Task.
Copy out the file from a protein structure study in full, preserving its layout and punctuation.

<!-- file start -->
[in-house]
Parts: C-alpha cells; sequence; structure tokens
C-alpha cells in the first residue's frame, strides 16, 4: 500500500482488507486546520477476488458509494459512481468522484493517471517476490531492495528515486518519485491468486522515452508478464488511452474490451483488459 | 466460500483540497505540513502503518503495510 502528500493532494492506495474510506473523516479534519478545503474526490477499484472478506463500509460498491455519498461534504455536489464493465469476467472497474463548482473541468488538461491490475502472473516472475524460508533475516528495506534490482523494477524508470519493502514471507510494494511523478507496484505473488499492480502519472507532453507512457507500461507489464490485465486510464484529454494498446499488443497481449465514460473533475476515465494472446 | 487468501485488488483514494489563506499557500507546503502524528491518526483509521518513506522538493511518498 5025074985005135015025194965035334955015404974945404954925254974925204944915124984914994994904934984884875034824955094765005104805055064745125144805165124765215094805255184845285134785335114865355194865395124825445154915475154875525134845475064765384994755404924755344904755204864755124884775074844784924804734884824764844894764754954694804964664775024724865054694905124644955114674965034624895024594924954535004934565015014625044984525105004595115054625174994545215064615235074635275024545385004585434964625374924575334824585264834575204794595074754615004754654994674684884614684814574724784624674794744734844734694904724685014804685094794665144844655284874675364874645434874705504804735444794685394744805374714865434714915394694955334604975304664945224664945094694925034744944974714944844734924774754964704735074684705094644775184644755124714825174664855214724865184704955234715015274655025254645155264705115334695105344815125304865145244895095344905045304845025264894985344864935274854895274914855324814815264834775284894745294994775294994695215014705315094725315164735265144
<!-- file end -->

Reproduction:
[in-house]
Parts: C-alpha cells; sequence; structure tokens
C-alpha cells in the first residue's frame, strides 16, 4: 500500500482488507486546520477476488458509494459512481468522484493517471517476490531492495528515486518519485491468486522515452508478464488511452474490451483488459 | 466460500483540497505540513502503518503495510 502528500493532494492506495474510506473523516479534519478545503474526490477499484472478506463500509460498491455519498461534504455536489464493465469476467472497474463548482473541468488538461491490475502472473516472475524460508533475516528495506534490482523494477524508470519493502514471507510494494511523478507496484505473488499492480502519472507532453507512457507500461507489464490485465486510464484529454494498446499488443497481449465514460473533475476515465494472446 | 487468501485488488483514494489563506499557500507546503502524528491518526483509521518513506522538493511518498 5025074985005135015025194965035334955015404974945404954925254974925204944915124984914994994904934984884875034824955094765005104805055064745125144805165124765215094805255184845285134785335114865355194865395124825445154915475154875525134845475064765384994755404924755344904755204864755124884775074844784924804734884824764844894764754954694804964664775024724865054694905124644955114674965034624895024594924954535004934565015014625044984525105004595115054625174994545215064615235074635275024545385004585434964625374924575334824585264834575204794595074754615004754654994674684884614684814574724784624674794744734844734694904724685014804685094794665144844655284874675364874645434874705504804735444794685394744805374714865434714915394694955334604975304664945224664945094694925034744944974714944844734924774754964704735074684705094644775184644755124714825174664855214724865184704955234715015274655025254645155264705115334695105344815125304865145244895095344905045304845025264894985344864935274854895274914855324814815264834775284894745294994775294994695215014705315094725315164735265144